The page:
Making a batch of quinoa at the start of the week will allow you save time and have access to this amazing Super Food through out the week.
By Jackie Dodd
Quinoa is becoming vastly more popular in North American cooking, due in no small part to the long list of nutrients pact into this small grain relative. Along with a dose of fiber, healthy fat, and iron, it’s also a complete protein, which means it packs all of the essential amino acids your body needs to build muscle. This little guy, (pronounced Keen-Wa, in case you were too shy to ask) is also credited with preventing chronic migraine headaches, assisting in rebuilding torn or damaged tissues, reducing hypertension and lowering the risk of heart attacks. Pretty spectacular for a food that is both easy to make and tasty.
Making a batch of quinoa at the start of the week will allow you save time and have access to this amazing Super Food through out the week. Although this is an easy food to cook, there are often complaints of quinoa becoming mushy while cooking.There are a few basic cooking steps that, in most cases, are inexplicably left off the package directions. However, following these simple Quinoa Rules will give you light, fluffy, nutritious quinoa every time.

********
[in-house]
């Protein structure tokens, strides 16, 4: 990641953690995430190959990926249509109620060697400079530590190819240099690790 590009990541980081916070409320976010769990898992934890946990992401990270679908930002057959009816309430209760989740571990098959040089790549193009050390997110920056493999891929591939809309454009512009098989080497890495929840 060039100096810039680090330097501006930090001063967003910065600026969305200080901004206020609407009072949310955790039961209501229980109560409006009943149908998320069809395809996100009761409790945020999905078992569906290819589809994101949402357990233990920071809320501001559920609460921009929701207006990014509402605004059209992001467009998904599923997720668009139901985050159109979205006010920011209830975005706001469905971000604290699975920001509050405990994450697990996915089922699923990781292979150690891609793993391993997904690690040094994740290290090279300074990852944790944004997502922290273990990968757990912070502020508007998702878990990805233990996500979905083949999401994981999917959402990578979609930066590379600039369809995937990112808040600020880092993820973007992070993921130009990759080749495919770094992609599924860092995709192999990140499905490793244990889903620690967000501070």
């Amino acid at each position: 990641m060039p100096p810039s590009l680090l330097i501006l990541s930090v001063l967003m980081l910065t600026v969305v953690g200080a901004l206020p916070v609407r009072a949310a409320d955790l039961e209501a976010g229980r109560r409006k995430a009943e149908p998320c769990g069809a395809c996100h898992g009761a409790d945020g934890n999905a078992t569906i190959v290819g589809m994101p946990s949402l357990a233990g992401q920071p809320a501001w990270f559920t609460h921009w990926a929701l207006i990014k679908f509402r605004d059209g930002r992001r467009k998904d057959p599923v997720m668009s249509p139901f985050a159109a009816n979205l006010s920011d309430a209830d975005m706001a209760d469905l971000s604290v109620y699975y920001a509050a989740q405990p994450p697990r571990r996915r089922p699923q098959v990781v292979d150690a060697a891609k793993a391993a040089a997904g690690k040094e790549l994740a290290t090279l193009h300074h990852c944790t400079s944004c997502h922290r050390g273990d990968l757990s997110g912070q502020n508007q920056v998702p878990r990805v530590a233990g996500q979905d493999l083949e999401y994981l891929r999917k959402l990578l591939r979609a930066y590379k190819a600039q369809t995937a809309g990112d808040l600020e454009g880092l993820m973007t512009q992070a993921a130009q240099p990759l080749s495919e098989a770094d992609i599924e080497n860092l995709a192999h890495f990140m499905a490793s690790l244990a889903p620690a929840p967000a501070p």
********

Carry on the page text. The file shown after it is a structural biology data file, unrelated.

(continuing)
Put 2 cups of quinoa in a bowl that will hold at least 6 cups.
Cover the quinoa with cold water, rinsing it thoroughly.
Then drain through a fine mesh strainer.
Allow to drain and dry for 20 minutes to remove all the water. Skipping this step will lead to mushy grains.
Once your quinoa has dried, toast in a dry pan until you can smell the nutty flavor that has now been brought out in your quinoa, about 5 minutes. This also removes any additional water that may have been left behind by the rinse.
Remove the quinoa from the pan, set aside.
Cooking quinoa with the same liquid to grain ratio as rice is the biggest culprit in battle for fluffy quinoa. It’s just too much water, and will leave you with mush. Cook instead with a 1.5 parts grain to 2 parts liquid ratio. For the purposes of this post, that would be 2 cups quinoa to 3 cups liquid.
As for the liquid, you can use broth, vegetable juice, water, or any combination of those to achieve to taste you want. I use at least half broth most often, but for the sake of simplicity, I used water for this post.
Bring 3 cups of water to a rapid boil in sauce pan.
Then add your toasted quinoa and cover the lid with a slight vent, allowing the steam to escape.
Reduce your heat to a medium-low, to maintain a strong simmer.
Cook for 16 minutes or until all of the water is gone. Remove from heat and remove the lid.
Allow to cool and rest for ten minutes and then fluff with a fork.
Jackie Dodd is a California based food blogger who's passion for local ingredients began during her years growing up on farm in Eastern Washington surrounded by apple orchards and peach trees. She is now happy to focus on California produce, and has a passion for baking. Along with her websites, www.domesticfits.com and www.thebeeroness.com, she also writes a column for the Glendale Examiner.